It may be useful here to provide a concrete, everyday example about the work of the khedivial probate bureau. ‘Abd Allah Efendi al-Jabi, a lower middle-class Muslim professional, died in Cairo on May 13, 1872. His main job was operating the measuring scales at one of the Cairo markets in the Bab al-Shar‘iyya neighborhood. On the day of his death, the Muslim judge recorded that his heirs were Banba bint al-‘Arusi, his widow, and their two daughters, both minors. The judge also recorded immediately that Banba bint al-‘Arusi was the legal guardian of their daughters. However, given that these two fatherless minor individuals were defined by Islamic law as orphans, the Cairo baytmal had to intervene to protect their rights. The same day, an official from the bureau enumerated and evaluated the items of the bequest in a register (daftar hasr). There were twenty items, including cloths, some cash, a share in a house (the ownership evidenced by a court certificate), a small heritable stipend from the tax registry office, and, of course, many scales and weights. In this register, there was also the testimony of someone else who similarly operated weighing scales, plus the stamp of the leader of their guild. On August 4, 1872, the specialized probate judge, on the basis of this list of items, calculated the shares owing to each heir and sequestered the bequest, including the cash. His final register, together with the assets, was sent to the probate bureau's office of assets (warshat al-usul). The auctioneers sold the share in the house and registered their fees; in addition, there was also a fee of the cashier after the sequestered amount of cash. A month later, on September 5, 1872, the probate bureau released the remaining sum to the widow as the legal guardian of the two girls, after registering and checking that everything was in order, remarking that the final amount of the bequest was less than 5000 piasters, so no additional authorization was required. The legal and fiscal probate procedure to transfer and protect the orphans’ rights and to charge the bequest for this protection thus concluded in about four months after death.Footnote 71

Despite khedivial autonomy, the localized probate regime in Egypt remained closely connected with the Ottoman imperial one. If someone had relatives outside of Egypt in other Ottoman provinces, their estate remained sequestered in Egypt until a judge from the heirs’ location sent a legal certificate confirming entitlement to their share.Footnote 72 In cases involving bequests whose heirs were in Egypt and whose assets were located elsewhere in the Ottoman Empire, the given provincial governor's office handled the procedure after the heirs’ shares had been registered in probate courts. For instance, Asim Agha, a rich aide-de-camp of Mehmed Ali, had properties and investments in both Egypt and Crete. When he died in 1842, his family members soon received their share of the estate's Egyptian holdings, and a council of the aides-de-camp made sure that the governor of Crete collected and sent the agha's outstanding claims in Crete to Egypt.Footnote 73 Some Ottoman provinces had representatives in Alexandria and Cairo; these representatives were mostly commercial agents, who were also responsible for the probate process and burial for their provincial co-patriots. The khedivial baytmal did not intervene in these cases. However, in 1874, the probate process of all Ottomans became centralized, “without distinction among the subjects,” as the representative of Tripoli province (Libya) wrote to the Alexandria municipality at the time. After this date, the khedivial probate bureau in theory could supervise the estates of non-Egyptian Ottoman subjects, too.Footnote 74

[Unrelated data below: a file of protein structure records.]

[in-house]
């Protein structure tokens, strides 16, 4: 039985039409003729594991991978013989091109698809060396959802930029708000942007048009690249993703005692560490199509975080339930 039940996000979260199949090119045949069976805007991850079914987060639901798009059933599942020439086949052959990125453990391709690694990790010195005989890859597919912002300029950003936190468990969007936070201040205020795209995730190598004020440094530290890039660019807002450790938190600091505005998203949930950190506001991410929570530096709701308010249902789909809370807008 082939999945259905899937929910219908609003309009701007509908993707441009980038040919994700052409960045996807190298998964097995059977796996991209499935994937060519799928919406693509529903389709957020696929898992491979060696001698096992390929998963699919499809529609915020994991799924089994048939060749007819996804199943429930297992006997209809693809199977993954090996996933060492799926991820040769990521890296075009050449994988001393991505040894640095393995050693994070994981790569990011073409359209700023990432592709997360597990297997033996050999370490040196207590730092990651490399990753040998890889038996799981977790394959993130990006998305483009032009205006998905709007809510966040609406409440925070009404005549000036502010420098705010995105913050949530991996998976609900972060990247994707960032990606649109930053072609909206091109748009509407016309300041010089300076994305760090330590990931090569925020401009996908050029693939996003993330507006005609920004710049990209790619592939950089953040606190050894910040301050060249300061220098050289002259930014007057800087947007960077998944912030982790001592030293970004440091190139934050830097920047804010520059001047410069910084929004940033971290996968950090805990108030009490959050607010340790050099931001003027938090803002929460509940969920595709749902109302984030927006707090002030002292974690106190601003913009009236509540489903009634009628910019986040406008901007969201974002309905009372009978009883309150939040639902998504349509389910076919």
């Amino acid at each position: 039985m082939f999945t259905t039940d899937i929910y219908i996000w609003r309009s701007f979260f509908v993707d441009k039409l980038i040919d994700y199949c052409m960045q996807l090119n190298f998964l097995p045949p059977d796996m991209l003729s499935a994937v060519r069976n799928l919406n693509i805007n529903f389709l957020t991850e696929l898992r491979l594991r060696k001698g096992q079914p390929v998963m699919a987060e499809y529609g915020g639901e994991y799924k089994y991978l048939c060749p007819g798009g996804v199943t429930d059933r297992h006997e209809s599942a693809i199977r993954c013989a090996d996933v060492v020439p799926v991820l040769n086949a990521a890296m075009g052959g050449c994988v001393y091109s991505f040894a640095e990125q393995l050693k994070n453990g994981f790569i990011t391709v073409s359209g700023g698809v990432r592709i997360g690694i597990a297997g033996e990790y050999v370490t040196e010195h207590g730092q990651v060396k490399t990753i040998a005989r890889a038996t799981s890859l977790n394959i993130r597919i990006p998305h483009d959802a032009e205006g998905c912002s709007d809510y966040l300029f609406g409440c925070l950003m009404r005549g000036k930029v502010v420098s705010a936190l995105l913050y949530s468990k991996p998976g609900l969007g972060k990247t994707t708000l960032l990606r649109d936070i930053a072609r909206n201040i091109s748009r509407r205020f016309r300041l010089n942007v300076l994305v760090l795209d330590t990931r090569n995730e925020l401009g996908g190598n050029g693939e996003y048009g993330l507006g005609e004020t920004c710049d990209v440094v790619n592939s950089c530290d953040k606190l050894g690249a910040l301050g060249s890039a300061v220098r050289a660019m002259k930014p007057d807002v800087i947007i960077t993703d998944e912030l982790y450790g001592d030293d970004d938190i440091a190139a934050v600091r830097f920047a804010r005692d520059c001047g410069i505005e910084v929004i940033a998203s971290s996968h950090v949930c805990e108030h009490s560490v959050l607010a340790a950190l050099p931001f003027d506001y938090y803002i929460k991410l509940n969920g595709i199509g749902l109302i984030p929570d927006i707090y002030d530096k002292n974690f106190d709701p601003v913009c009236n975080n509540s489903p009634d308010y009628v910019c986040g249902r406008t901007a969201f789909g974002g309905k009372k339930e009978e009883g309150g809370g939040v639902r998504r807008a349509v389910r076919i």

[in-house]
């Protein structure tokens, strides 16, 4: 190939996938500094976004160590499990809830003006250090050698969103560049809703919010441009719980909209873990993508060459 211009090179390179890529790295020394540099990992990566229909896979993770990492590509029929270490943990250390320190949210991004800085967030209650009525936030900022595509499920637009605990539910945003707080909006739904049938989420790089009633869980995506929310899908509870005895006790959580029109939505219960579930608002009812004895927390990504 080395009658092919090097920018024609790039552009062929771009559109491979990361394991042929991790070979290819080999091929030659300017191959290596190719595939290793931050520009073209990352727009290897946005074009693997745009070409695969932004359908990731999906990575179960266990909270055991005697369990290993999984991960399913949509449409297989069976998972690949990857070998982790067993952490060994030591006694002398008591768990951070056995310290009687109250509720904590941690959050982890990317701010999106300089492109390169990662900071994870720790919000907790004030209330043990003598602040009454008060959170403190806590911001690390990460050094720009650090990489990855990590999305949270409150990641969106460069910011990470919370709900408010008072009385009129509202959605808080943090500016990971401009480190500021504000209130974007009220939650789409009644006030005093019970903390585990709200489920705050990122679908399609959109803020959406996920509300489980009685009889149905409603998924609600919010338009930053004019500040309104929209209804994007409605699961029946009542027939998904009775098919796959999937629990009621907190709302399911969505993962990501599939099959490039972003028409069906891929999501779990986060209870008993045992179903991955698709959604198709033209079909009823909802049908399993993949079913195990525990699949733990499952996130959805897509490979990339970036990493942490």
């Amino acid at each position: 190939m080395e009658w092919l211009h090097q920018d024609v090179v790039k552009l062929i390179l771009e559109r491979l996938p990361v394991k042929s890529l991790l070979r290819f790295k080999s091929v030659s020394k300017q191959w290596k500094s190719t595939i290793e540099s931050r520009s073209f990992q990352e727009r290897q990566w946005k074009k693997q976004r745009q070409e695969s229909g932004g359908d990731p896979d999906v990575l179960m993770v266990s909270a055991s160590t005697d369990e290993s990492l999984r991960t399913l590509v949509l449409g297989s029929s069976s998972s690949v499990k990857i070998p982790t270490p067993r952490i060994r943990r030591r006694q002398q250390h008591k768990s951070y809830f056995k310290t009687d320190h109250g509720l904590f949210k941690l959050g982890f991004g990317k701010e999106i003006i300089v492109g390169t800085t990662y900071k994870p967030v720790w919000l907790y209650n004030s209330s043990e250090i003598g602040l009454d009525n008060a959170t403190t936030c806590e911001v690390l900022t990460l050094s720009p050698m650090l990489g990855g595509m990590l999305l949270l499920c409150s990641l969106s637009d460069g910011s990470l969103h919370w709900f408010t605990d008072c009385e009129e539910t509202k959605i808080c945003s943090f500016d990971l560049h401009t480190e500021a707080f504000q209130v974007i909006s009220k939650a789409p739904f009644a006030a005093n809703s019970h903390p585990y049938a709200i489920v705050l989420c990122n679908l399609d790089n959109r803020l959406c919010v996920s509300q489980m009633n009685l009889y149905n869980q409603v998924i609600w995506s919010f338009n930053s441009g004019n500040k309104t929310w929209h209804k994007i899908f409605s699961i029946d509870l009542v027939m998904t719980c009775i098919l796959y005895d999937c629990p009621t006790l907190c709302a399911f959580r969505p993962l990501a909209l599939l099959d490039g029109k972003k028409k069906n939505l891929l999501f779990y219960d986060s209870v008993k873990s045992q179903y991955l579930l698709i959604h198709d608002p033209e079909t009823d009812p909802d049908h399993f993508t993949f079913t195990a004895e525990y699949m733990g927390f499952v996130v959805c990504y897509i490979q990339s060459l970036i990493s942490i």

In sum, the construction of a subordinated Muslim princely polity in Egypt included the rationalization and expansion of the previously Ottoman imperial probate bureau by the involvement of local Muslim jurists. The chief mufti al-‘Abbasi al-Mahdi, the muftis of the High Judicial Council, the Interior Ministry, and the Pious Endowments Ministry all provided legal opinions regularly.Footnote 75 The probate bureau acquired its own mufti by the 1880s.Footnote 76 In his answers given to the probate bureau's enquiries, the chief mufti always upheld the principle that the qadi alone has authority over the sale of estates of the disappeared and legally incapacitated and in general upheld the qadi's court as the ultimate legal forum for probate adjudication.Footnote 77 These legal opinions were necessary because the government machinery created new legal forums in the mid-century, which had unintended consequences for the khedivial probate regime. This is where we must turn now.